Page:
No doubt, pedigree rabbits make good pets and not everyone who have pets breed them (and some are even against breeding). For those who are aspired to be breeders, all I can say is that, know your animals well and well enough to be sure they will produce defect free offspring. You must always prepare and know the right thing to do when defect surfaces and in other words, be responsible not only as a pet owner but one who passes on animals to others.

Again, I invite you to read Ellen’s article here and to understand the extensive damage that can occur if animals are bred too fanatically “close” to “breed standards”:

A short snippet from the BBC’s Pedigree Dog Exposed Documentary:

And here is the full documentary:

The documentary also mentions “dwarf” breeds and we too have those in the rabbit world. The dwarf gene makes a rabbit cute and chubby.

The take away point in this video is one of the last quotes:

“There are those in the dog world who care passionately about health, who try to do the right thing. The problem is that they are trapped in a system that often rewards doing the wrong thing”

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Little Things In Life

Let’s start off today’s post with a little quote I found on the Internet and here goes…

“I think it’s important to find the little things in everyday life that make you happy” ~ Paula Cole

We tend to have the desire to achieve great things but most of the time great things are accumulation of small efforts through time. This year marks the 7th year that I will be operating this weblog. Never thought I will get past the 5th year but here I am still enjoying this hobby. The thought of not having rabbits in my life seemed to be like contemplating suicide. I do not think I will ever live without rabbits. Perhaps there might be interval in between without rabbits but eventually they do come back somehow.

I sometimes wonder to myself how much one can actually write about his/her rabbits and keep a weblog such as this one updated frequently. In fact, I am not even going to talk about rabbits in this post today and I do not have any rabbit photo to share either.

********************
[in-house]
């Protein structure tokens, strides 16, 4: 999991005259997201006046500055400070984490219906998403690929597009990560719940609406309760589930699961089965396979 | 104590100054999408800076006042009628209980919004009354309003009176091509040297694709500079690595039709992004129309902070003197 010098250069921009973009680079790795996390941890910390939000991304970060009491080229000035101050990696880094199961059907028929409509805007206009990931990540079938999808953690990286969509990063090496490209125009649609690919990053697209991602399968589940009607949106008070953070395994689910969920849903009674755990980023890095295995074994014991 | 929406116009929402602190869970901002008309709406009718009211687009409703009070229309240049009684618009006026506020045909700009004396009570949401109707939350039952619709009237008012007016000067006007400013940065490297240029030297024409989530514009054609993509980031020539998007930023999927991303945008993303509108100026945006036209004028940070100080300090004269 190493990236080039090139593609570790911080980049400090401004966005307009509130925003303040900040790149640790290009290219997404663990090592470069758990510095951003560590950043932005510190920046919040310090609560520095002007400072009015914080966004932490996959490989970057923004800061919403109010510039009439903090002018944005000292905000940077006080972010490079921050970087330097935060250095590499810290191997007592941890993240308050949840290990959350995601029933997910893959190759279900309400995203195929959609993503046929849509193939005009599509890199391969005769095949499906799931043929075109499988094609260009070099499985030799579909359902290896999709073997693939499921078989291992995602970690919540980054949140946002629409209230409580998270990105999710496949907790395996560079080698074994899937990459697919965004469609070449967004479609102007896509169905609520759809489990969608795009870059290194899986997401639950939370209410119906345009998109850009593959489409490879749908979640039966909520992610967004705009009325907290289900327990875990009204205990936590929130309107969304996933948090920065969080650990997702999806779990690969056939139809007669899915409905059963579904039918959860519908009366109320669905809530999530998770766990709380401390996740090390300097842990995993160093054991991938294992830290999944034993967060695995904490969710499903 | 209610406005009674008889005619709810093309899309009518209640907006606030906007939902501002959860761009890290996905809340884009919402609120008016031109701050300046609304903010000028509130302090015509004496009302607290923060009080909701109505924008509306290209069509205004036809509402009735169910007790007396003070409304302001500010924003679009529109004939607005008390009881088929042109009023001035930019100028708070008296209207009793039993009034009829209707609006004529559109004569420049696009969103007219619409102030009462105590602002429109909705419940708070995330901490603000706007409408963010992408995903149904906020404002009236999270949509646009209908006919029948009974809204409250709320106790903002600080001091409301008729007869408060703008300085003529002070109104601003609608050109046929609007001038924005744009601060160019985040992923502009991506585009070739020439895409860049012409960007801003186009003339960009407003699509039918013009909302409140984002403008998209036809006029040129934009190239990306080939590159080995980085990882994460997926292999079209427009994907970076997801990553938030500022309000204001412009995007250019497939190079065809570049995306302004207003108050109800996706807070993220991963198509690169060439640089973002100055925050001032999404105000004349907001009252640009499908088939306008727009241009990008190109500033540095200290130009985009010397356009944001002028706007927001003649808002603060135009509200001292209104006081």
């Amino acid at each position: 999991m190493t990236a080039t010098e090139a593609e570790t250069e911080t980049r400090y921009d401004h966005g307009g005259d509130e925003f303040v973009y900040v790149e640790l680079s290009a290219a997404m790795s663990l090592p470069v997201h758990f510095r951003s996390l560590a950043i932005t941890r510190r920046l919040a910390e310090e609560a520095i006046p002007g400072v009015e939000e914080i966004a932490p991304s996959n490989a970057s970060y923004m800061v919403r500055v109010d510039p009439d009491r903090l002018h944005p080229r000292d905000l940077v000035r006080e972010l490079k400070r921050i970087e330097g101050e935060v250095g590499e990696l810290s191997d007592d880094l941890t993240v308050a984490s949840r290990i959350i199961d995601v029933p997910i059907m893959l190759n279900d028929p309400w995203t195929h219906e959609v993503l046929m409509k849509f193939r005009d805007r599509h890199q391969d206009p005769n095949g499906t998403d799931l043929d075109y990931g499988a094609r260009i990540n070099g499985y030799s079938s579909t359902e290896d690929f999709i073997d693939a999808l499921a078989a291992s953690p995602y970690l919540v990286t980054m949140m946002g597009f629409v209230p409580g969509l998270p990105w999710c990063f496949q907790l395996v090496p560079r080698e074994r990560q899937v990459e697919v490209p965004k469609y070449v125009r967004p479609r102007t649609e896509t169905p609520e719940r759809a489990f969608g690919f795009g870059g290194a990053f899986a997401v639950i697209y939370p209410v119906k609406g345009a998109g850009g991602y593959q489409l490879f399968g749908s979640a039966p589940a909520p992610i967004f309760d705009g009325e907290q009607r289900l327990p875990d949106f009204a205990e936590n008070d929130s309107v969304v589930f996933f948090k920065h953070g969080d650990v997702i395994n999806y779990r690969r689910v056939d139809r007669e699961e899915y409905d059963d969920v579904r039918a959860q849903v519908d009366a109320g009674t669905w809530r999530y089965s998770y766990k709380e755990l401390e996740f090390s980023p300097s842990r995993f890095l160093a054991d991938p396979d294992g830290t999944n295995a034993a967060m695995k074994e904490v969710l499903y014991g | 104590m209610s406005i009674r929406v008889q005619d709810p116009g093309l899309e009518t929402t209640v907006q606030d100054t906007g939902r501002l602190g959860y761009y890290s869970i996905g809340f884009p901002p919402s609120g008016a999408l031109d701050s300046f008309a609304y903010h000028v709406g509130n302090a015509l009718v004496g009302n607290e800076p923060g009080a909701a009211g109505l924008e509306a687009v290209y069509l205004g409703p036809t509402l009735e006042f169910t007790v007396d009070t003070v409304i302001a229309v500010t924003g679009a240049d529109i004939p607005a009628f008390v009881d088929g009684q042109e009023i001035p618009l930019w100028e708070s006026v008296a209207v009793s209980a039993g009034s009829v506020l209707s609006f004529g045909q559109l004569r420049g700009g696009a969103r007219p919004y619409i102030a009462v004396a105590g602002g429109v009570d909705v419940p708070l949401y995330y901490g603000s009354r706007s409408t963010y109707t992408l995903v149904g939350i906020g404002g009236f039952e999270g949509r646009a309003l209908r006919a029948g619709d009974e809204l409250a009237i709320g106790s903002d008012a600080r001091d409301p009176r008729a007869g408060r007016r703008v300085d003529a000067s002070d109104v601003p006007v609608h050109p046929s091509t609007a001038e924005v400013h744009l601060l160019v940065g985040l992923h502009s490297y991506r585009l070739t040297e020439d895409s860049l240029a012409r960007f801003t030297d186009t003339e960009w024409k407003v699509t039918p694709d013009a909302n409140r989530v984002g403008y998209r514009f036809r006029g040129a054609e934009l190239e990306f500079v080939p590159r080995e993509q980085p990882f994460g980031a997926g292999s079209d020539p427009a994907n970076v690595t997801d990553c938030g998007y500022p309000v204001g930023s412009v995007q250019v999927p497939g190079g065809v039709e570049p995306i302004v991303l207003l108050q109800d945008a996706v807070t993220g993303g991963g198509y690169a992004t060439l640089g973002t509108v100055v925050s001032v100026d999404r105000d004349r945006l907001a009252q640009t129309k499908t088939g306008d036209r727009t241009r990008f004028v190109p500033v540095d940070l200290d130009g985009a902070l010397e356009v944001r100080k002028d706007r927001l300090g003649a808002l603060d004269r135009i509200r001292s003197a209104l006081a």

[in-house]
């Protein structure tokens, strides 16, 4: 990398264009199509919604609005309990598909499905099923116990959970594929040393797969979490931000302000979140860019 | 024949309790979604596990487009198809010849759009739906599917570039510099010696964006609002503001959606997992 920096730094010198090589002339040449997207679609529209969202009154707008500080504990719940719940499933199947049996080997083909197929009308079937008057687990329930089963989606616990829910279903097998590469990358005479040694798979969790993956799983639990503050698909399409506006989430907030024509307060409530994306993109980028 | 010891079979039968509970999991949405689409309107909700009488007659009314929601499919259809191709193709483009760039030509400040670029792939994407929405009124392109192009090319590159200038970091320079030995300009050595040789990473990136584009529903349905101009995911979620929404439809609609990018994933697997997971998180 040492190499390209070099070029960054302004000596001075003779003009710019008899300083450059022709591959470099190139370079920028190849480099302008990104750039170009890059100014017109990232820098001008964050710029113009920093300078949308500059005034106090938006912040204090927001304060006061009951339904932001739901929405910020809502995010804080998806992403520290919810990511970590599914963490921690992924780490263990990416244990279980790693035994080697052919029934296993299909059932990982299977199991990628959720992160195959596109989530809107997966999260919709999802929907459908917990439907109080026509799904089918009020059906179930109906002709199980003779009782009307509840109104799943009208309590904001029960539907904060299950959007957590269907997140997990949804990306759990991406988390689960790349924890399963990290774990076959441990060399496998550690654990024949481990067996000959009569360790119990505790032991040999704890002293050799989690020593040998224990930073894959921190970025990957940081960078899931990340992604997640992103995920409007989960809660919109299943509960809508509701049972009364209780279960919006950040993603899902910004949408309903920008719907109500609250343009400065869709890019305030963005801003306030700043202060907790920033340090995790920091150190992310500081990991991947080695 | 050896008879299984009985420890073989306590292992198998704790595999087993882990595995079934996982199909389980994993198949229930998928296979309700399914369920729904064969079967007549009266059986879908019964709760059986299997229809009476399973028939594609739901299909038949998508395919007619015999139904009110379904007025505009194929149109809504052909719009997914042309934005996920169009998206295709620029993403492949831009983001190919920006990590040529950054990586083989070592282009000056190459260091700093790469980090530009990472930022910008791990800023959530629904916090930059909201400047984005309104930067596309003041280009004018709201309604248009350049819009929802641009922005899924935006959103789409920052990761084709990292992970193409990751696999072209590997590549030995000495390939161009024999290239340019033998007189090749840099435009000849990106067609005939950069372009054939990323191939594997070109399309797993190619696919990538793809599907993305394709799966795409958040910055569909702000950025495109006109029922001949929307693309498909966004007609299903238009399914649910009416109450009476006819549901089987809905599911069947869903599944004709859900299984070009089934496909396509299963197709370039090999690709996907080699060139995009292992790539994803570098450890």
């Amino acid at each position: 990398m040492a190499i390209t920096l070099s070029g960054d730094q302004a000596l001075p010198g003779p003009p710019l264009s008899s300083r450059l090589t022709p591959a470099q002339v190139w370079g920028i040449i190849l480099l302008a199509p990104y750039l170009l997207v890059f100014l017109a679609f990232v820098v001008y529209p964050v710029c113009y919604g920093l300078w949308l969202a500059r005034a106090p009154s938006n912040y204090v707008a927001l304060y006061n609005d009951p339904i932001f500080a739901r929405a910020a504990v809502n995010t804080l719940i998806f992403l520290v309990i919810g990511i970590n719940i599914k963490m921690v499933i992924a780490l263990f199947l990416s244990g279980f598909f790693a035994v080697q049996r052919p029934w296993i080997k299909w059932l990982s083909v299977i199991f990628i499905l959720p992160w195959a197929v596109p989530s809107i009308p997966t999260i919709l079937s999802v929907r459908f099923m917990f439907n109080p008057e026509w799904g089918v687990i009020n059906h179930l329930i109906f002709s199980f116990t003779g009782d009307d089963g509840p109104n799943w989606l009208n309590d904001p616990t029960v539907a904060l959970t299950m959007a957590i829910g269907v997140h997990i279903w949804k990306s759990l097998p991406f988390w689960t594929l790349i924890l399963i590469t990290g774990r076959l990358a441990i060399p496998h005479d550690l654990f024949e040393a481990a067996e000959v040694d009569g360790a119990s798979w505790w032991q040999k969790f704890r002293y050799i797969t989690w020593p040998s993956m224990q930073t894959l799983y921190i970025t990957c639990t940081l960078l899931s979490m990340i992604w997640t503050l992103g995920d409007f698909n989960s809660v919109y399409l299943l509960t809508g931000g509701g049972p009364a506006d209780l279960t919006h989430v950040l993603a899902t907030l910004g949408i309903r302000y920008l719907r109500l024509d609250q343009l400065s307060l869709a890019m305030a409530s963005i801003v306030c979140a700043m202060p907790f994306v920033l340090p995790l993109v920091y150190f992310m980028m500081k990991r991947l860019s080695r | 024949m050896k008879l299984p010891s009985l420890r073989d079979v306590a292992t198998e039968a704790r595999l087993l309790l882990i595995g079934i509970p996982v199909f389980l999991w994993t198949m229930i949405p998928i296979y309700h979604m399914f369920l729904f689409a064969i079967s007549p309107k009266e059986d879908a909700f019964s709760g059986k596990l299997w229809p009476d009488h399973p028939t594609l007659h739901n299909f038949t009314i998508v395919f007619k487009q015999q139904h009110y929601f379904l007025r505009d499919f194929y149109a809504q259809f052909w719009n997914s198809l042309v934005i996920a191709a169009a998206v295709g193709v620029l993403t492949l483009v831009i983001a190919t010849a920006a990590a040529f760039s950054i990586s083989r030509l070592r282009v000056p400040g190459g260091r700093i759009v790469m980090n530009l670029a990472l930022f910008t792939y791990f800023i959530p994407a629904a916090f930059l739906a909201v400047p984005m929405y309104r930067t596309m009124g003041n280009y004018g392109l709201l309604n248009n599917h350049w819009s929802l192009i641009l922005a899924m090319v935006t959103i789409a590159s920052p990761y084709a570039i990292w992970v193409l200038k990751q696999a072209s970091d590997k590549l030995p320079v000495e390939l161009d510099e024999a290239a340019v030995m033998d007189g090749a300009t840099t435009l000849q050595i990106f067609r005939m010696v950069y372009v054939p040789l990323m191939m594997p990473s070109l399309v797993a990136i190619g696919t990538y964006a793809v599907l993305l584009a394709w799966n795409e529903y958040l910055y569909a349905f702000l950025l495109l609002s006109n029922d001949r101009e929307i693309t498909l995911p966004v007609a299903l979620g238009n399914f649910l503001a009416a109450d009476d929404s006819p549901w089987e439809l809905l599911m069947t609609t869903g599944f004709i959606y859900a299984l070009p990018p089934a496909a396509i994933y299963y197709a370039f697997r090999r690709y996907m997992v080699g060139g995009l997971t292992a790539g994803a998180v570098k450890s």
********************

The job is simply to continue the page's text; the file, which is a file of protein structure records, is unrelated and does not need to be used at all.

It is about the little things in life.

I just want to reminisce through the years and try to recall the type of pets that are commonly kept.

Throughout the 80’s dogs are pretty common and most people kept mongrels. A Spitz can be seen as a pedigree back then. Fishes are very common too and I did grow up with a huge Koi pond in our garden. Ornamental fishes like the goldfish, tiger barb, sword tail and gourami are pretty common and I have kept them at certain point of time. I have always like cats too but Persian cats were very costly and they do not look anything like what we have today. Their muzzles are too sharp for my liking. I remembered that I requested my parents to get me one of those cute short muzzled Persian kittens but ended up adopting a spayed Siamese mixed from SPCA.

Pedigree dogs started to thrive in the early 90’s. I remember the Boxers, Shih Tzus, Dalmations and Golden Retrievers being some of the favourites.

And today, we have so many choices and varieties. Whatever the animal you like to keep as a pet, it can be found fairly easily. There are so many new breeds of dogs, cats, rabbits, hamsters and fishes. And then there are the exotics like ferrets, civet cats, hedgehogs, sugar gliders, snakes and chameleons. Whatever that you want, name it and most probably you are able to keep one as pet.

But it all starts with the little things in life…

Something as little as a Sapphire Dwarf Hamster…


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Genesis Ultra Premium Extruded Timothy Rabbit Food (Restocked)!

Good news!

The wait is over! The new stock for Genesis Ultra Premium Extruded Timothy Rabbit Food has arrived!

Please order at!

For free shipping packages (Peninsula Malaysia only), click here.

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Pitch Black

Isn’t he cute?

Isn't he cute?